Having to hide something that big ruined me and I knew I needed help. Being bitter wasn’t going to make things better.

So I took a chance. I enrolled onto an LGBT support group on campus which happened on a Monday evening. I still remember how I felt that Monday morning, I’d never been more scared in my life. Mentally I backed out of going a million times knowing that this was either going to be the best or worst decision of my life.

I ended up going because I knew, for the better or worse, something had to change.

This first step little did I know, was the first step to the rest of my life.

The impact of this first step was incredible, hearing other people’s stories and being around people who were going through the same struggles made me realized that I was not alone. I then enrolled onto an LGBT mentoring group on campus were I was mentored for a year by an LGBT member of staff in UoB who helped me explore my fears and concerns about being gay. Then I joined the LGBT society on campus, I made new friends, I went out and for the first time I felt like I was living my best life. I felt this massive weight come off my chest, the weight of lies and paranoia that I didn’t even realize I was carrying.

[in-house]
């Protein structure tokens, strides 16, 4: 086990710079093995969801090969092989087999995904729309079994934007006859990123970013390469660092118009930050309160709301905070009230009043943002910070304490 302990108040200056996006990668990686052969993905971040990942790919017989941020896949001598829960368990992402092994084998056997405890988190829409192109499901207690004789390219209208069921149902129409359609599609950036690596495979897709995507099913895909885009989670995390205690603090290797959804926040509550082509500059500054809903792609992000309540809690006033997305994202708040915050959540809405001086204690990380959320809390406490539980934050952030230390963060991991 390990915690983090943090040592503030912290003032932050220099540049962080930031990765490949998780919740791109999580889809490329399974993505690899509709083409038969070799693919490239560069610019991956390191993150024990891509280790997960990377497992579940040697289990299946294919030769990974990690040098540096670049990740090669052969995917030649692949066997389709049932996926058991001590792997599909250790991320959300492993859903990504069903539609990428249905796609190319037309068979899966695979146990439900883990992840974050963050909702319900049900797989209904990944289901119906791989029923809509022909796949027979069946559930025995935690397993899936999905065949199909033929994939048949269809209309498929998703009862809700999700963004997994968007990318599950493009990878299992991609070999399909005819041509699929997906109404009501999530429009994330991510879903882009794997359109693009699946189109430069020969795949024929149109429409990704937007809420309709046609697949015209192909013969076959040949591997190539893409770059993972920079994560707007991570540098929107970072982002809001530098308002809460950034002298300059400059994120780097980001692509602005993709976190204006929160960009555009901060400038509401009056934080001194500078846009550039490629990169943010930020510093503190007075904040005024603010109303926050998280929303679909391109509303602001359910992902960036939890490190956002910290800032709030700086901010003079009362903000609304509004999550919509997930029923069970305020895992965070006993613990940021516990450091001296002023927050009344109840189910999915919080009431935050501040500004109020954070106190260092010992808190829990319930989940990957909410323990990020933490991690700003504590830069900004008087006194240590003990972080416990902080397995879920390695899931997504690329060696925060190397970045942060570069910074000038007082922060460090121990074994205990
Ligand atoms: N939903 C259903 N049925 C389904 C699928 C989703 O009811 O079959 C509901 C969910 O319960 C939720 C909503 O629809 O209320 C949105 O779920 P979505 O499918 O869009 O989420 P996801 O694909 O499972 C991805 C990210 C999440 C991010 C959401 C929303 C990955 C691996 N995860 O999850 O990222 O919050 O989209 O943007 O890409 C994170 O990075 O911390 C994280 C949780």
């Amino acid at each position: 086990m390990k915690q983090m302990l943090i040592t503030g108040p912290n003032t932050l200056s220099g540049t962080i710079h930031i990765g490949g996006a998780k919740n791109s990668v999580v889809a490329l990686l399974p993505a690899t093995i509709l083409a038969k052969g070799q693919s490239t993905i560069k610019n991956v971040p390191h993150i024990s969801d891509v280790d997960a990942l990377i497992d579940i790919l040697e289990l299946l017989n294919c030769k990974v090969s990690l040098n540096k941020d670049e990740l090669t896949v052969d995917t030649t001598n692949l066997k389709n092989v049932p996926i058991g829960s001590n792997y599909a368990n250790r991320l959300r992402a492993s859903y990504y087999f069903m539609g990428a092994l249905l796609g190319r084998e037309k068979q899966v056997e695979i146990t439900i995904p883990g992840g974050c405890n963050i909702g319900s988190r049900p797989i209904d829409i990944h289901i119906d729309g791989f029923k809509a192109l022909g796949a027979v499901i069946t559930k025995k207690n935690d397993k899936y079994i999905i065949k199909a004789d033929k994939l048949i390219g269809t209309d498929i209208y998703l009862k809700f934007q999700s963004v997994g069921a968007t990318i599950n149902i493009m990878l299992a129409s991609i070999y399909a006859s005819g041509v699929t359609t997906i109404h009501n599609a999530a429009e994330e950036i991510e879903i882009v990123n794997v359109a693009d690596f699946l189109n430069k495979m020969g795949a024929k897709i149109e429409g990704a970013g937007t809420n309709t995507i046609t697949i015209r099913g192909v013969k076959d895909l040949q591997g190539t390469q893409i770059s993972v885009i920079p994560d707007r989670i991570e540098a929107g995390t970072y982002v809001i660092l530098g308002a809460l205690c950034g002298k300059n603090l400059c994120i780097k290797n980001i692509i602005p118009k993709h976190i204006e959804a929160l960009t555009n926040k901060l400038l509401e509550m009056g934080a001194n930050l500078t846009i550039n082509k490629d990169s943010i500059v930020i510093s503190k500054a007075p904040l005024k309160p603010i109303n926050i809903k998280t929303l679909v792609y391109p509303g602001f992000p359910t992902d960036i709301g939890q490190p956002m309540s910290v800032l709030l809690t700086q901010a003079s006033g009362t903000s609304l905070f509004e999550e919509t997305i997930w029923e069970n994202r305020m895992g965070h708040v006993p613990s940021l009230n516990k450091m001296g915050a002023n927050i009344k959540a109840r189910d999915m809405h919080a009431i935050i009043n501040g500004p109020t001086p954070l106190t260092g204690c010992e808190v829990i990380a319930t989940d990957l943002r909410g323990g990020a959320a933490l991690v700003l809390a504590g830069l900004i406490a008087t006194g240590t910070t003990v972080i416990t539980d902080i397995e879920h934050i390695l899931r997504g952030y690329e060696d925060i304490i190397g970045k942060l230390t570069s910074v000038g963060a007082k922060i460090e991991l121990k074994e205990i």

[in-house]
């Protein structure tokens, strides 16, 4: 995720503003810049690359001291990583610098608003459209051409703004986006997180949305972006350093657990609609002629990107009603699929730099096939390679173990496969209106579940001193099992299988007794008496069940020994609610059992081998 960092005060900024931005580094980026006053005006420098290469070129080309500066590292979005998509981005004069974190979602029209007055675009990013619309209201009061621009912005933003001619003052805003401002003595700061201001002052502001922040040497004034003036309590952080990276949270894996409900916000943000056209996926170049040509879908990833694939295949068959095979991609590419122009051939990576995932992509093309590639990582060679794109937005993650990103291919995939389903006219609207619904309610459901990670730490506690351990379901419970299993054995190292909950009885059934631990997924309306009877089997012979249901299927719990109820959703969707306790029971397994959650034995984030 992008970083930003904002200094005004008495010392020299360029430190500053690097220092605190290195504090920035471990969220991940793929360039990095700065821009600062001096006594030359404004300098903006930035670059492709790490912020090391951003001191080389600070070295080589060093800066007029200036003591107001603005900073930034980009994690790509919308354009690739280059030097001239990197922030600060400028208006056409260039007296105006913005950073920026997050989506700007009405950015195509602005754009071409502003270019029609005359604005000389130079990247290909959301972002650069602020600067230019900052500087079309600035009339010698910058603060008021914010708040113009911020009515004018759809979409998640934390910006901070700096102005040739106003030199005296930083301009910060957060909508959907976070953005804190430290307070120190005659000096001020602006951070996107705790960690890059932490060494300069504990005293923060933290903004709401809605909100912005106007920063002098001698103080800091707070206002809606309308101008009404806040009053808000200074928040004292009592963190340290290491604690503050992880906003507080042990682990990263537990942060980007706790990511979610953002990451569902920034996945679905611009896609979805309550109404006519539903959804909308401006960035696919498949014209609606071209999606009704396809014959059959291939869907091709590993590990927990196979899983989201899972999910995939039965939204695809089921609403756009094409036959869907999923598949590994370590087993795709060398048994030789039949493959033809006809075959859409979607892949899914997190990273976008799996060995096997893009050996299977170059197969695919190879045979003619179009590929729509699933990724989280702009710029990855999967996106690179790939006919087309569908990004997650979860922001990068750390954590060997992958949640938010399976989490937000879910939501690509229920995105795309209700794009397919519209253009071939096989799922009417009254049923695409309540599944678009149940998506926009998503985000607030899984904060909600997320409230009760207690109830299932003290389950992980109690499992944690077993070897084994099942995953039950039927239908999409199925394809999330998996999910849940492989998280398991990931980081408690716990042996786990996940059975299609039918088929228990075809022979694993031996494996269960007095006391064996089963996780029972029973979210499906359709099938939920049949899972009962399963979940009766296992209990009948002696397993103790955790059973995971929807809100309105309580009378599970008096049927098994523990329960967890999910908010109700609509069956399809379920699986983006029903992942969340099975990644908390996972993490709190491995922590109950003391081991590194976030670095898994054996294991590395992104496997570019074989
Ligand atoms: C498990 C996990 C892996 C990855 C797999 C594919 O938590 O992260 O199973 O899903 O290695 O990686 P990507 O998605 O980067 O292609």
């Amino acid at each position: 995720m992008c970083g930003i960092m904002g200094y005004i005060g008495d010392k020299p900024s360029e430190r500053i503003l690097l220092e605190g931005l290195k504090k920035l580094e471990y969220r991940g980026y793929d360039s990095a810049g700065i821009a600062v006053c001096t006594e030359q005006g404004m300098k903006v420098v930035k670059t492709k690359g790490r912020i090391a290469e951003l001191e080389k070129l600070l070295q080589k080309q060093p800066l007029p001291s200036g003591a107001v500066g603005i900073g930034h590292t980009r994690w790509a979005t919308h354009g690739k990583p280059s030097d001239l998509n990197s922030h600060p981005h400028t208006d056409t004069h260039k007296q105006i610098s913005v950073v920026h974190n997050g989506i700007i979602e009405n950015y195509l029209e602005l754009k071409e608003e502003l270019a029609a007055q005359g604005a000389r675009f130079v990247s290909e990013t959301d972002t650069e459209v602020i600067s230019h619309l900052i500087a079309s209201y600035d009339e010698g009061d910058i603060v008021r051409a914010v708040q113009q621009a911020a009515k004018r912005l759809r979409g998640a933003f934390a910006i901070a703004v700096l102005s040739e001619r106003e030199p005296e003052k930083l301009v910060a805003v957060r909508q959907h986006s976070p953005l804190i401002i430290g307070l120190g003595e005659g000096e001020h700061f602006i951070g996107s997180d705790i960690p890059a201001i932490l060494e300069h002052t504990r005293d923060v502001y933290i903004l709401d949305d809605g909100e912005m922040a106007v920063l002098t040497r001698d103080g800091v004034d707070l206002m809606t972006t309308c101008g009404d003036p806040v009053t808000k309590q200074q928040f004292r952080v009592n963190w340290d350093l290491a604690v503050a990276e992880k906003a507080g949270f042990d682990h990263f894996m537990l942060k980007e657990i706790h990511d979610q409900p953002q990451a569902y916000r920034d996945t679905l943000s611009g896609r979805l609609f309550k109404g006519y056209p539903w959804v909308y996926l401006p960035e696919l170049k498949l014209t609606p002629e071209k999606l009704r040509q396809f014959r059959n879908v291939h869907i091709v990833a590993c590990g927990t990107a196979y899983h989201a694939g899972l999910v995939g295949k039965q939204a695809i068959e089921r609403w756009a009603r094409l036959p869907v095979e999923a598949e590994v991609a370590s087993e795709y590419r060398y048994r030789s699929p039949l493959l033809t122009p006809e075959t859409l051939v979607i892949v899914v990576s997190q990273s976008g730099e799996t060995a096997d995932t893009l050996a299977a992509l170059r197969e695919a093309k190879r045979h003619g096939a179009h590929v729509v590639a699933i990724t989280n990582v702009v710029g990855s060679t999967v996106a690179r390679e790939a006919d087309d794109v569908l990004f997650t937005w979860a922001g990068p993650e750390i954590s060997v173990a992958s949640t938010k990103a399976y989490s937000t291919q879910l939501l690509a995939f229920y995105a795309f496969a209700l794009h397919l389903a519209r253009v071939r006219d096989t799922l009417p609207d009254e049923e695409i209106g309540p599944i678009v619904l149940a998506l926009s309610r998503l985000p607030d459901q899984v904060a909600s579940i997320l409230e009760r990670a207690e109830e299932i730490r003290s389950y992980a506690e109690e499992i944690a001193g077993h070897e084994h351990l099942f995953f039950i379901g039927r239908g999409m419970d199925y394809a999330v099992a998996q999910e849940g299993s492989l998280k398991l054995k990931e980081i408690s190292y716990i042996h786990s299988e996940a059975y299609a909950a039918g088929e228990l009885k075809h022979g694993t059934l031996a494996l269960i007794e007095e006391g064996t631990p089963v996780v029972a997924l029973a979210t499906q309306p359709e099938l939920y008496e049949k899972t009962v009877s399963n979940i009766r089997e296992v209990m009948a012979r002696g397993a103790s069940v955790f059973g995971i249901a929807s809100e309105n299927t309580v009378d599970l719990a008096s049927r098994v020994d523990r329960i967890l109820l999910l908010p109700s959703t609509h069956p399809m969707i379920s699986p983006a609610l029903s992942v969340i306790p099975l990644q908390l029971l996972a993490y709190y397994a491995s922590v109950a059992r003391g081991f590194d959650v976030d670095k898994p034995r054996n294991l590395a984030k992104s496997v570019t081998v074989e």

The LGBT community is amazing and I don’t say this lightly. They gave me the confidence and support to come out. I finally decide that my friends and family are too important for me to keep such a big part of myself from them. I owed them the truth as a tribute to our relationship. I owed it to them to believe that they would be capable of continuing to love and support me.

In the months that followed I told one friend and then another and then another and each coming out process became easier than the next. There was so much magic in honesty and openness.